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The commercial. (Union City, Tenn.) 190?-193?, June 04, 1909, Image 5

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Country Hams
and Red Gravy-are about the best .. this or ; auy; other
market affords just at this particular season.
We have" them, as well as a new lot of fresh , choice
Fresh Vegetables, Fresh Meats, all the season's dainty
- delicacies, as well as all. the Staples.
T. N; Scott Grocery Co.
Telephone 77. We Deliver
Gone to Receive tie Welcome. Plan-
r. , dits. . ' -
Yes, our old friend and brother, the
brave old hero and soldier of the cross
-Brother Joseph". McLeskey is gone.
In fancy I can hear him pleading oh!
so earnestly with aliens from Christ,
those that were wandering in darkness,
though anxious to feel and realize that
loving Savior's love and pardon and feel
that they , were permitted to see that
marvelous light and love of a tender,
- sympathizing friend and Savior.
As he would hear them rejoice in a
Savior's love, as he would be almost
exhausted with his fervent appeals to
- explain the Gospel as it were in deed
and in truth, ho would turn to get a
sup of cool water to revive him a little.
Oh! how often at old Antioch, one of
his favorite places of worship, that calm,
benignant smile, that he was the happy
possessor of, would spread over his face.
right on talking and exhorting and sing
ling the praises of his Heavenly Father's
name. ; It can, be truthfully said of him
tllat a gallant ( old soldier of the cross
has gone to liis reward to revive the
blessed words of his Master, whom he
so humbly, submissively and faithfully
served. - .
It has been the happy privilege of
the writer and family to have this good
man, for he was a good man as well as
a good preacher, to share with us our
humble repast, .all of which he always
seemed to heartily enjoy. And again
he was very entertaining in his convCr-
. xt
sation. nis visits were very eunymgr
anyone always felt benefited by them,
lie always was positive in his views or
ideas on any subject. He was a strong
advocate for firmness and truthfulness.
He would so often say in his sermons,
It lii ur a a rir inn f s i m rfi c a rm l iv ! t II
the idea or thought that he was ex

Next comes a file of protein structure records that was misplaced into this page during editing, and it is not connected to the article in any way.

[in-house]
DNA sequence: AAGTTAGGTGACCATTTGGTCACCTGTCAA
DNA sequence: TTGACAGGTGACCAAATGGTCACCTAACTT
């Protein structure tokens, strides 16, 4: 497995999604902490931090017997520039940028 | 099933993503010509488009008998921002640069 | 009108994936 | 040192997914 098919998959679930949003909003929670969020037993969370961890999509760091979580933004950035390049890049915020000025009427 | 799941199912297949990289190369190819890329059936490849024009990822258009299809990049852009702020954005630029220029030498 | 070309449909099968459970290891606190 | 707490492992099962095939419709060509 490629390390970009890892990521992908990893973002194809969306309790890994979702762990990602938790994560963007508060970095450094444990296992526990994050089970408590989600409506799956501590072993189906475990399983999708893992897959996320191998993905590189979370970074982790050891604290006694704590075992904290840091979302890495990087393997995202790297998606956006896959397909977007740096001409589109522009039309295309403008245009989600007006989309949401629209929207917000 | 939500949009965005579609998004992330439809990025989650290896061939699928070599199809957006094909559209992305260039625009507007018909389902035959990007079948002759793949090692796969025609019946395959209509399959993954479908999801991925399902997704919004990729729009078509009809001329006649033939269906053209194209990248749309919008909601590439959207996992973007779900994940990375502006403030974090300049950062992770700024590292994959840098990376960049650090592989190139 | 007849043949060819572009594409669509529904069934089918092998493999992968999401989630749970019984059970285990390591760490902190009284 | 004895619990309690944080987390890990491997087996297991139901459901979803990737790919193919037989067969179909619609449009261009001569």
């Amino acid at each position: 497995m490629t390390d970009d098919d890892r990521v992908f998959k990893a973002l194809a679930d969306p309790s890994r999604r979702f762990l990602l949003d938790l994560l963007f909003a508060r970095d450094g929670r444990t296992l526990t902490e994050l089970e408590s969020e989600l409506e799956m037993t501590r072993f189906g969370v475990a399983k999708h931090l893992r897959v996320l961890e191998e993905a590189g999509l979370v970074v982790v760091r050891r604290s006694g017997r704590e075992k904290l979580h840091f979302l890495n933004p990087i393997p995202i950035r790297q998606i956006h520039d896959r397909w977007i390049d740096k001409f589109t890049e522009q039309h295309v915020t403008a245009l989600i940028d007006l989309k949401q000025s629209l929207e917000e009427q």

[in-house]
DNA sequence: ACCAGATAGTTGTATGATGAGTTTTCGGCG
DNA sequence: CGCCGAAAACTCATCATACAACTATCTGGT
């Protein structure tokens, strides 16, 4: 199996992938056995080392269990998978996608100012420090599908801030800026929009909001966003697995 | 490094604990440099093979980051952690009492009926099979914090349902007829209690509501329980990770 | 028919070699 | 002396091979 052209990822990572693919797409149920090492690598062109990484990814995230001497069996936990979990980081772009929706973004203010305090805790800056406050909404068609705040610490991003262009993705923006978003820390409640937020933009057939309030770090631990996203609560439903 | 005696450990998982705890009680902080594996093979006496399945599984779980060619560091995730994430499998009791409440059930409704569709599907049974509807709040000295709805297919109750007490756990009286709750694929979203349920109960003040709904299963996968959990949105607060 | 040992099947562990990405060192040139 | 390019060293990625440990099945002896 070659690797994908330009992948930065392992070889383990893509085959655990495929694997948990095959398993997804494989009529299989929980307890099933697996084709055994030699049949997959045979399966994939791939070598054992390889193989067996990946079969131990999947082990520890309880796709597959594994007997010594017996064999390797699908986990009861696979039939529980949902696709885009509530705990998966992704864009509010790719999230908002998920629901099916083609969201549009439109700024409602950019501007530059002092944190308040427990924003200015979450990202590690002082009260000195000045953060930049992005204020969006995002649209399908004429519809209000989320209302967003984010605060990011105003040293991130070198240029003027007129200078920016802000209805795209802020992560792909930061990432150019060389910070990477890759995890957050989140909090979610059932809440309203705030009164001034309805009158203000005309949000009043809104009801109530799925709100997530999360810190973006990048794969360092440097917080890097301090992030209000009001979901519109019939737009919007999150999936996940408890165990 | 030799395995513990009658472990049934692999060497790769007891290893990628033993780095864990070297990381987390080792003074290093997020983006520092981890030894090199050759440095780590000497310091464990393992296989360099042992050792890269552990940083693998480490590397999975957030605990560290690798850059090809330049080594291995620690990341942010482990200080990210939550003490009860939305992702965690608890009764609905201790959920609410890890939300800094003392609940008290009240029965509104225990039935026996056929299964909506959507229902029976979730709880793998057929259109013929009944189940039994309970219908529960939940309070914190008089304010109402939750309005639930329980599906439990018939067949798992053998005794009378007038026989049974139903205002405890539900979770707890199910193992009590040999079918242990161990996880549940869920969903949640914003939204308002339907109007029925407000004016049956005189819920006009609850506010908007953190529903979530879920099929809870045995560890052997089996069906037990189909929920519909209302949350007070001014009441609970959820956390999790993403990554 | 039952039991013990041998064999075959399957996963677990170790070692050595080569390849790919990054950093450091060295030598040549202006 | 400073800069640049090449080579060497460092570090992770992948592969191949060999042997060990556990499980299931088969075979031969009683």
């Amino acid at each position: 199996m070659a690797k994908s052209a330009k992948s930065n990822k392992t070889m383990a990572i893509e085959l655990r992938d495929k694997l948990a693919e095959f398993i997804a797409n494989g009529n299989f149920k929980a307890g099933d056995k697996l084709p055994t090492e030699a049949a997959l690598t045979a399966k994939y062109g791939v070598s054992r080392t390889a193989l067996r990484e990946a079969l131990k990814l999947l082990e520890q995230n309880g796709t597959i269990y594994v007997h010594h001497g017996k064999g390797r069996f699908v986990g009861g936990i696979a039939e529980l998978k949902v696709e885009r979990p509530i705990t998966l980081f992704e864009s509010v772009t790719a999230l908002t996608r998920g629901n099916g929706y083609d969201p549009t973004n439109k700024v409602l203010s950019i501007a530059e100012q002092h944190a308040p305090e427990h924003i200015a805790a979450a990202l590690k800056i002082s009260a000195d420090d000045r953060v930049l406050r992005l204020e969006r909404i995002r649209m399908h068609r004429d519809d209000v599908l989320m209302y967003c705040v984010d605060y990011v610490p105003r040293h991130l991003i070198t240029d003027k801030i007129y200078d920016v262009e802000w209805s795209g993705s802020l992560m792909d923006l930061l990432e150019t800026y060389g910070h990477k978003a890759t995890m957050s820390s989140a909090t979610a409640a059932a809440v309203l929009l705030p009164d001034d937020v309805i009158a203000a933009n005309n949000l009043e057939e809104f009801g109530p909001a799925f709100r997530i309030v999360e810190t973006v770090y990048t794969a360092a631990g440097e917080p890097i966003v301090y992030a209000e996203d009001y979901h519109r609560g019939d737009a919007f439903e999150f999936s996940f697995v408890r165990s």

plaining, like this: "It is the truth now
whether you believe it or not. '
Again ho wanted you to stand close
by what you claimed to represent; for
instance, if you were a Cumberland
Presbyterian, say so: u you were a
Methodist or any other denomination,
say so. One little incident occurred
way back yonder, seventeen years ago,
when he first commenced his minis
terial labors at old Antioch church;
He came out with Jerry A. Cloar and
spent the night with us. On going to
the door to meet them his salutation to
me was: "Well, well, sister Ann; I am
certainly glad to be favored with this
happy opportunity." He had known
nio in former days as a happy child,
one whb knew ought of care or sorrow.
A great and good man has fallen in
Israel. His death has made a great
vacant place in the church work. As
a "preacher he was sublime. He has
preached and labored with thousands,
but his work is done now. He rests in
peace. , .
Asx McAlister Cloar.
JJay 25, 1909.
Real Estate Transfers."
. R. M. Whipple et al. toW. R. Towell
and wife, 5 acres in No. 13, $ 1,073.
W. M. Miles to Flla C. Wilson, lot in
Obion. " . -
H.M. Baker et al. to L. Holland et al.
lot in No. 16, $(500. "
Ed Hill et al. to Enoch Hill. 20 acres
in No. 7, $400.
Enoch Hill et al. to J. T. Hill, 15
acres in No. 7, $400.
. Enoch Hill et al. toEdHill, 17 J acres
n No. 7, $400. -.
J. A. Wheeler and wife to T. D.
Council et al.", 12 acres in No. 3, $1,500.
Beatrice alenune to J. l. iioimau,
lot in No. 16, $S0O. .
Ora L. Judge to H. B. Judge, lot in
No. 16, $909. " '
II. T. Stratton, Receiver, to J. E.
rark; lot in Union City, $500.
W. A. Yarbrough to Mason Hall
Shop Co., lot in Mason Hall, $200.
Chas. W. Miles to Herschel Fly, lot
in Union City, $75.
G. W. Stovall and. wife to A. I. Bell,
S4J acres in No. 7. $3,380. '"
C. R. Wade to J, F. Freeman, lot in
Kenton $3,250. . .' 'V '
Mrs. E. Cr Carter was in Hickman
Saturday. . '
Mrs. Bettie Mason is the" guest of
Mrs. Ike Shuff this week.
Mrs. R. Y. and Misses Clara and
Jane McConnell were in Union City,
Mr. and Mrs, McAdoo spent Saturday
in Union City with their daughter, Mrs.
Henry Puryear. - , V
Mr, Enoch Applegate of Jonesboro,
a former resident of - this place, is in
very feeble health.
Dr. P. A. Moore, Messrs, O. B. Ker
lin, : Lyle Shuck and Walter DeBow
were in the city Tuesday,
Mrs. , W.' T... Bondurant and sons,
Murphy and Drewry, attended the Sun
day school conference at Palestine Sat
day. They spent the night with friends
there. ' (
"Mr. A. K. McConnell and daughter,
Louise, went to Hickman Suuday to
hear the baccalaureate serlnom Miss
Louise will graduate there Thursduy
E, M. Brown is out again.
Wedding bells are going "gingaling